All that said, I did buy Jane a Madeline doll house at age 4. And we have many books with strong, plucky girls who get by on their brains. Hope your costume makes it!

8:49 PM  
Anonymous kim said...

I feel the same way you do about the Disney Princess characters. I try to keep all the products out of our home. Luckily, my daughter is not so drawn to them, though she has friends who are obsessed with the whole princess thing.

12:15 PM  
Anonymous amy h said...

Elise is in a "Cinderella" phase right now. My mom let her watch it and now it is all she wants.

If it makes you feel any better, I was a total princess-y child, and grew up to be quite a feminist. I also had a healthy dose of the "Free to be You and Me" in there, too. I just try not to make too big a deal about it with Elise, and we don't buy the paraphernalia.

2:18 PM  
Anonymous Ellen said...

Laura is really into the princess thing too. Gary swore up and down that he'd never succumb to it, and in many ways we haven't: we haven't bought anything princess-related, for example. But she calls her Fisher-Price farm animals "princesses", she puts a napkin on her head and says it's a crown, and stuff like that. We just roll with it.

But the Disney princesses aren't all bad! Look here.

8:48 AM  
Anonymous kirsten said...

I LOVED princess stuff when i was little (but they didn't have the MERCHANDISE back then). I get how that would be hard to take if you didn't, though. My daughter is the ultimate princess, and loves her dress up clothes. My mom has made her sleeping beauty, cinderella, and mulan costumes. They're just beautiful, though, esp. without the pictures of themselves on the costume (How annoying is that with the store-bought ones? If you can't tell who it is without a picture, it can't be a very good costume!).

Now that my daughter is older, she plays more medieval, made-up princesses instead of Disney ones.

Anyway, I kind of like what Erin said about not letting them dabble and not making it a big deal. Iris is on a good path, she loves myths and other stories as well. Don't let it get to you - just expose her to lots of stuff.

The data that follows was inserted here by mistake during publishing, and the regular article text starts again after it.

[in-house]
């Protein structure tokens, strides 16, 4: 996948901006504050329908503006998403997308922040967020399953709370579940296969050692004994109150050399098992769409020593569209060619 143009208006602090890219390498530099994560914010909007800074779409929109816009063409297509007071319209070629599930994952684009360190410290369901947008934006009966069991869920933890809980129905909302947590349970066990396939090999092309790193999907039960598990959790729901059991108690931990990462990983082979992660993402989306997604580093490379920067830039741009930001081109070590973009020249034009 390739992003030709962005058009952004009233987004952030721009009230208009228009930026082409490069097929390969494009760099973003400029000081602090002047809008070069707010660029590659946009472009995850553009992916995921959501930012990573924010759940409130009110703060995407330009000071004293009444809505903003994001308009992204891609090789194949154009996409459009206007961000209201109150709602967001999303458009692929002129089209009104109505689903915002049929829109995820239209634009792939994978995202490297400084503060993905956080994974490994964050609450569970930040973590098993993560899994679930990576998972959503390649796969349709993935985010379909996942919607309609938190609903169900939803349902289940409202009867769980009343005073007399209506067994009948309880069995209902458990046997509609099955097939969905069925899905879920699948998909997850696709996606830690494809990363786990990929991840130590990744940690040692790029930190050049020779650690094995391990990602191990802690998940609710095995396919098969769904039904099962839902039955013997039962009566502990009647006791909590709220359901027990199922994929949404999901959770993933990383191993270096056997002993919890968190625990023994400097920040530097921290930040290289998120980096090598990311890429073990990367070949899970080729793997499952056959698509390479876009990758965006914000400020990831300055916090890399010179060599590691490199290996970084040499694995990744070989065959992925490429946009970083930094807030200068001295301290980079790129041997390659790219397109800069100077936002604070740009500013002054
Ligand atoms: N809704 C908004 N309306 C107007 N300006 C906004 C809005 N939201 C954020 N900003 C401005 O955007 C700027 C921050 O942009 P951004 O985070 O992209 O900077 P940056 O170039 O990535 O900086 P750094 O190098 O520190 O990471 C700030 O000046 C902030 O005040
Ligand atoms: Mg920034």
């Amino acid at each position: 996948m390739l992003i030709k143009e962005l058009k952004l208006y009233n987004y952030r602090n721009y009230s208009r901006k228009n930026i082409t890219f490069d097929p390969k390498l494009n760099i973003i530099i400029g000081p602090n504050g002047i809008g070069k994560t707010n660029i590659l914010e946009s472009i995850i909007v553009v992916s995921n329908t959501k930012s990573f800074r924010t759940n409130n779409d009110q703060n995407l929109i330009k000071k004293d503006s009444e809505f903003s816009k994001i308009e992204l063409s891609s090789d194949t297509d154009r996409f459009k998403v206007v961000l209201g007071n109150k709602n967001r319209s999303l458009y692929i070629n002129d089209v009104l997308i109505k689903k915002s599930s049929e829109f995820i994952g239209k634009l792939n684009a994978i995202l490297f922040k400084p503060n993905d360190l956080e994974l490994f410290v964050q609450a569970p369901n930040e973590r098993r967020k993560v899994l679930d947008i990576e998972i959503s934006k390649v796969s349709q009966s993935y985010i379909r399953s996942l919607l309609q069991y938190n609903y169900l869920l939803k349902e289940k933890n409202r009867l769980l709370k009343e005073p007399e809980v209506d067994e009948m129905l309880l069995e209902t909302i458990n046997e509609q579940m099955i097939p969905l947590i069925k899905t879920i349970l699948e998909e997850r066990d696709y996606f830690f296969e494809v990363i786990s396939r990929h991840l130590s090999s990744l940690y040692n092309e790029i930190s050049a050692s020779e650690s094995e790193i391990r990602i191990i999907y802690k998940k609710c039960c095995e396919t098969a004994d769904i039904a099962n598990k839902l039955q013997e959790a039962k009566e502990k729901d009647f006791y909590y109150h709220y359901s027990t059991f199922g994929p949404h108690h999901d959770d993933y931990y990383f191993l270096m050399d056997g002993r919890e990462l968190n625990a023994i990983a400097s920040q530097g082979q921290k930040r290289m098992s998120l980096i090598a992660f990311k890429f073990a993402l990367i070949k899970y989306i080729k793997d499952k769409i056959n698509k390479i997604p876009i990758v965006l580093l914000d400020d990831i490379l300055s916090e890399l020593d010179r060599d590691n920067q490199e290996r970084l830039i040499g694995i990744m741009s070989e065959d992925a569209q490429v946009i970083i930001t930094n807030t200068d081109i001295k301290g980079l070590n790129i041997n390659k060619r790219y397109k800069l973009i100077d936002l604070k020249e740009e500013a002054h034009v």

2:07 PM  
Blogger ironica99 said...

Clearly Iris needs to see a lot more of Auntie Ronica and Auntie Aim. And Ronica needs to get her in her Palumalu jersey playing football. And climbing trees. And other things you can't do in a princess dress. I love the play (although I have to wait until after work to finish reading it). Maybe we can make up a powerful princess? Or teach her about a real one, like the Iceni Bodiccea (http://en.wikipedia.org/wiki/Boudica) or other warrior women (http://www.lothene.demon.co.uk/others/womenrom.html).

5:12 PM  
Anonymous kelley said...

I've always ended fairy tales/princess stories with "...and then she went to college and traveled around the world."

Apparently this is paying off - last year when Emma was in kindergarten - a ring was the example for the letter R - the boy she was working with said, "oh, like a wedding ring."

Emma, "I'm never getting married, I want to be wild and free and travel the world and take care of animals."

the little boy stared at her with his mouth open and finally said, "well I'm getting married and staying right here."

But then again she also wants to be a princess with wings and is proud of having the best front kick in her karate class. The princess propaganda is insidious, but as long as girls see, learn and experience more than that, I think they'll be okay. After we're their mothers!

10:40 PM